10. Automated classification yards; unit trains --- unfortunately, many unit trains still go through the Chicago-area because the railroads that went around Chicago, e.g. Indiana, Illinois, and Iowa, where torn up. And trains have become longer, which has made them even harder to get through Chicago.
To be fair, Chapter 12 in the book is titled "Advancing Technology for American Railroads." Trains Magazine should recognize that not all innovations are because of technology.

In terms of productivity, reducing crew size from 5 to 2 and allowing crews to work at least 8 hours (i.e. removing the 100-mile workday rule) must have had a significant impact on productivity. (The United Transportation Union just voted against, by a 5-1 margin, a BNSF proposal to change about half its trains to one-person crews after PTC is implemented .)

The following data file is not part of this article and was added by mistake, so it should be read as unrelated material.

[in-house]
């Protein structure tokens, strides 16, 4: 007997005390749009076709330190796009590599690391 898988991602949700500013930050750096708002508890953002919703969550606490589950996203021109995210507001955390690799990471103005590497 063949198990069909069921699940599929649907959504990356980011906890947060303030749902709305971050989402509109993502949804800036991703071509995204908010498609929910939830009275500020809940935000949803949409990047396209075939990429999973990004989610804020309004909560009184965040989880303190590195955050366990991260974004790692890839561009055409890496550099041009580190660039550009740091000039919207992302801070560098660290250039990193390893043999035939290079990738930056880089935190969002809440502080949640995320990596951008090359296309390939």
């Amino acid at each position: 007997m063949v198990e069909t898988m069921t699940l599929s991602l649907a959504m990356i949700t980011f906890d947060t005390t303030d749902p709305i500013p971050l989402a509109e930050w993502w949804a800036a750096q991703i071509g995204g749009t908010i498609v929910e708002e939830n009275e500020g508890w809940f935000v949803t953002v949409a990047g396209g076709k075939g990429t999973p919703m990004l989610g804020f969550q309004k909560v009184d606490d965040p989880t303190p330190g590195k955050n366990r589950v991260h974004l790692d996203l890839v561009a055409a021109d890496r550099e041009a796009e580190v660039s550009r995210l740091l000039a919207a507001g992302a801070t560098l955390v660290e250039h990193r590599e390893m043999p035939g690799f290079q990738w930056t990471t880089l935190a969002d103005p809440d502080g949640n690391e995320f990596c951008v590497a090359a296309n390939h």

The 1980 Stagger Act removing regulation and rates developed to address, literally, horse and buggy era issues was probably the most important innovation --- it probably saved the industry. For example, it allowed the railroads to charge market based rates for intermodal traffic. The Santa Fe has three tiers of pricing: Z trains for as fast as possible, Q trains for almost as fast, but cheaper, and S trains for an economy service. It also allowed railroads to sell or abandon branches. Unfortunately, they didn't invent how to railbank right-of-ways until after many RoWs were abandoned. I assume that railbanking removes the need to write off property by significantly reducing the property tax of unused branches.

Since working safely many times reduces productivity, independent organizations to improve safety were developed. For example, you no longer see track side workers without hard hats and safety vests. Other examples of safety rulings are that "polling" cars was banned in 1970; employees are tested for drug usage, at least after they have been in an accident; and some railroads do not allow any electronic devices in the cab, including cell phones.